Deadline for submissions is 1 September 2012
For more information, please contact Giovanni Aloi at firstname.lastname@example.org
This Symposium held on the 12th and 13th June 2012 at the University of Sydney was nice and intimate with some brilliant presentations by some key researchers and activists in the field of animal/human studies. Of particular interest to me was Deborah Bird Rose author of ‘Wild Dog Dreaming: Love and Extinction’ and Professor of Social inclusion in the Centre for Research on Social Inclusion. She spoke of living in the shadow of animal death like “dogs crying behind the corpse house”. Her poetic approach was very evocative and her broad ranging interests, from active awareness of current crises between animals and humans, such as the flying fox colony in Sydney and Layson Albatross couples in Hawaii, to the religious existential philosophy of Lev Shestov, and the powerful art of Janet Laurence particularly ‘After Eden’. It was wonderful to listen to Janet and Barbara in conversation about the installation and her successful use of taxidermy borrowed from the Australian Museum and slowed film footage with the sound of animal breathing. The affect was enhanced by modified lights and sheer screens demonstrating the all encompassing field of installation and its ability to impress atmosphere upon the spectator. I also met sound recorder Jane Ulman who interviewed me for ABC radio ‘among animals’. I was thankful to also make contact with fellow ANU PhD researcher Rhiannon Galla from the School of Sociology. Her presentation resonated with me due to its focus on Deleuze and Bataille, a combination I have also found extremely fruitful. Rhiannon focused on ethics and says in her abstract, “This paper seeks to understand the significance of animal death from the point of view of the forces that possess us in the encounter with death. It considers how the quite literal decomposition of relations of force might expose us, not to a task that presses upon us, but to singular possibilities for new modes of life.” I anticipated showing her my shrouds.
The definition of abject art on the Tate website notes, “In practice the abject covers all the bodily functions, or aspects of the body, that are deemed impure or inappropriate for public display or discussion.” The definition on the Keterrer Kunst website begins by stating, “Abject art is an art form associated with Material and Object art, and refers to works, which contain abject subjects, materials and substances.” Julia Kristeva posited the term abject in her essay on abjection Powers of Horror first published in French in 1980 and English in 1982. She introduces abjection as “Loathing an item of food, a piece of filth, waste, or dung.” (2PH). Most contemporary artists working with abjection focus on the human body, often their own as Performance art or Body art became a common way for artists to actively assimilate the abject in front of an audience.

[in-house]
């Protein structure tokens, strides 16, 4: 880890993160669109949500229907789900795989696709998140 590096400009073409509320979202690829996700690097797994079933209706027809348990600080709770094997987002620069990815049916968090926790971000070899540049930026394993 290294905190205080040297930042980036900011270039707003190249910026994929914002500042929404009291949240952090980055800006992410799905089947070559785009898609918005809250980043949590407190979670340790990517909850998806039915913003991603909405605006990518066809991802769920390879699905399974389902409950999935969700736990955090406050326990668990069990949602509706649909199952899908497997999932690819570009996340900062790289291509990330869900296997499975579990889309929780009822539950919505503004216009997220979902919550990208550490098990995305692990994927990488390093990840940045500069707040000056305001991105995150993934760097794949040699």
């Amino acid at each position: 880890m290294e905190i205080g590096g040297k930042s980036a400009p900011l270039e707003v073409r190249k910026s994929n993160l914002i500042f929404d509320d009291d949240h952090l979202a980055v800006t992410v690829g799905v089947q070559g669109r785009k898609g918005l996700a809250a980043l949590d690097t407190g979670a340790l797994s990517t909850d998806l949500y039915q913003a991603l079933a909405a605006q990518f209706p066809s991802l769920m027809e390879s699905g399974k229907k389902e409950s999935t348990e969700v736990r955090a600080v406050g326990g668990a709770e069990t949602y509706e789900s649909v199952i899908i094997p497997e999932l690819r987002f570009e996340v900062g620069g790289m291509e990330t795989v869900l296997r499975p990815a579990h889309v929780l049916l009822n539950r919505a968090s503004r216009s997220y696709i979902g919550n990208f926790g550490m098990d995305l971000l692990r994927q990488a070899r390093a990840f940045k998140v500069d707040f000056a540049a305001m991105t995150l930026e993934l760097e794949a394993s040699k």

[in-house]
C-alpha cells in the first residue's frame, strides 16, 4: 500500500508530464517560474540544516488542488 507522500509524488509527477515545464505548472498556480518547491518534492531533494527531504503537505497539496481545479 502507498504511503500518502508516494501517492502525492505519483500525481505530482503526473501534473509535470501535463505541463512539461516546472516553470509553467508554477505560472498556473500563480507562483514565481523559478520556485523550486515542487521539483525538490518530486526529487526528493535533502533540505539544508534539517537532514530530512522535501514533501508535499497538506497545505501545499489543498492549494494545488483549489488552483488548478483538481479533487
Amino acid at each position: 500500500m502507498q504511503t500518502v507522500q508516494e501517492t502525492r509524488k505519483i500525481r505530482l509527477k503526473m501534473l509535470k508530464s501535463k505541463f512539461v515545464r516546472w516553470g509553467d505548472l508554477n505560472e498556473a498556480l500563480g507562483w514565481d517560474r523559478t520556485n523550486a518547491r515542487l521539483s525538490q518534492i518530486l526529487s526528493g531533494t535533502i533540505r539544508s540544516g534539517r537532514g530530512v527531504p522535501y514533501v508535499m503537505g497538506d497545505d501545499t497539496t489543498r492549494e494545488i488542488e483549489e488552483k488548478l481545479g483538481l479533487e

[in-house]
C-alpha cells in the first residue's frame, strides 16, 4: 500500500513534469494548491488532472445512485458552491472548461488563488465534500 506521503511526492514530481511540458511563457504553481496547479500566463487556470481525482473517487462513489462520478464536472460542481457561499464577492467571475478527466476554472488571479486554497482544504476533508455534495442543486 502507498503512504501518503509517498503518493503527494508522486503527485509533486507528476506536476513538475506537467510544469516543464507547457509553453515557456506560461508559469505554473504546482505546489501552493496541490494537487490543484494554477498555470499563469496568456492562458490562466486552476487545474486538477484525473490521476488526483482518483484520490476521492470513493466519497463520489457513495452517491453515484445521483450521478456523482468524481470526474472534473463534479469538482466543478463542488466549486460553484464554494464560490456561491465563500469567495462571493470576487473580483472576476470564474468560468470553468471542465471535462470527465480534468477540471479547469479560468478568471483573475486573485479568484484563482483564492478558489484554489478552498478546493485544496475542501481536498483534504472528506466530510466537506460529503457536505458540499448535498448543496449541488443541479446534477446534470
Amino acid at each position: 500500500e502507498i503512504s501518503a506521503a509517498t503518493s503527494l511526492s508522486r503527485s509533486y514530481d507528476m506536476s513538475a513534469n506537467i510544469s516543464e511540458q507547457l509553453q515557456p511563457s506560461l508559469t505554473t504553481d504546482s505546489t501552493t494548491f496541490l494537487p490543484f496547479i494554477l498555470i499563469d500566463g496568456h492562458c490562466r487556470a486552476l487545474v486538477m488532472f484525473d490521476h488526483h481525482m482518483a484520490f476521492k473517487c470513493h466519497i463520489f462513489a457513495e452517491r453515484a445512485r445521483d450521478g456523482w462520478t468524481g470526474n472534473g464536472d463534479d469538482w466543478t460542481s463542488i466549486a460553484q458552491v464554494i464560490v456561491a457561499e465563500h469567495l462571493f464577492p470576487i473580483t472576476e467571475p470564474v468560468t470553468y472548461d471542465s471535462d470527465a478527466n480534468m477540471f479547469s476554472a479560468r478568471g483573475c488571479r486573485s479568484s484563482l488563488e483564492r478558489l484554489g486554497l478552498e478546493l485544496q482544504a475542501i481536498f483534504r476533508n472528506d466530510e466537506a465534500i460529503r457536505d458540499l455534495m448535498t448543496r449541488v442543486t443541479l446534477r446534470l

I recently discovered artists and a movement I know little about, but found inspirational at this apparently transitional point in my project. Although a tendency throughout Europe during the early 1950s, it seems to blossom in Italy. The artist which first attracted me to the period is Alberto Burri whose sack collages and burnt plastic seemed so simple yet powerful as matter takes precedence. Exploring further I find a text Beyond Painting: Burri, Fontana, Manzoni 2005, by Matthew Gale and Renato Miracco, and discover similar motivations or goals to this Italian trio which was unexpected. It originates within the ideas of the Futurists but is most clearly expressed in the writings of artist Enrico Prampolini who states, “To become matter: the concept of metamorphosis underlies the creation of the elements in a composition in a conceptual process of spiritual transfiguration and formal transposition.” (Arte polimaterica 1944) I again think of the shroud process. My dilemma is how to continue working on the shrouds adding new matter equivalent in value to the bodily stain. It is useful for me to currently build on my practice in the following terms as I, like Prampolini, view paint as matter and therefore any matter as a potential painterly substance:
“Prampolini was the first Italian artist to question the difference between the use of material and being in matter…matter was an object in itself. It was a fragment of a past and present life, rendered rich and evocative either through its own material qualities, or through its juxtaposition and relationship with other materials. From this juxtaposition arose a revelation of various sorts, equal to the ‘flashes of inspiration of “ordinary things”…[that, when they] illuminate art, create these elements which are most essential to our everyday reality.’…it is defined, in essence, by different types of matter, by their intrinsic qualities, and the relationship established between them. These polymaterials became known as (‘encounters with matter’ or literally ‘interviews with matter’, terms coined by Prampolini). In 1944 he wrote: ‘Encounters with matter were not about a battle against painting, but about taking to its extreme the idea of substituting completely and fundamentally the reality of paint with the reality of matter’. This explicit difference, which forms the basis for a coherent revisionist dialogue between artist and viewer, allows the viewer to distinguish completely a painted reality from a material reality, so that both can co-exist. The work of art is thus no longer confined arbitrarily within a pictorially defined dimension, but is able to extend towards a reality that can also be founded on matter. ‘Polymaterial art is not a technique but a rudimentary means of artistic expression’, Prampolini stated, ‘the evocative power of which resides in the formal arrangement of matter…Matter being something inherent within the natural world (a living organism, consisting of atoms in perpetual motion) as well as having formal transcendence…Matter can be made spiritual and harmoniously arranged over surfaces in space, where the lively and direct juxtaposition of different materials raises to a higher level the human vision of our era.’”[p.20-1]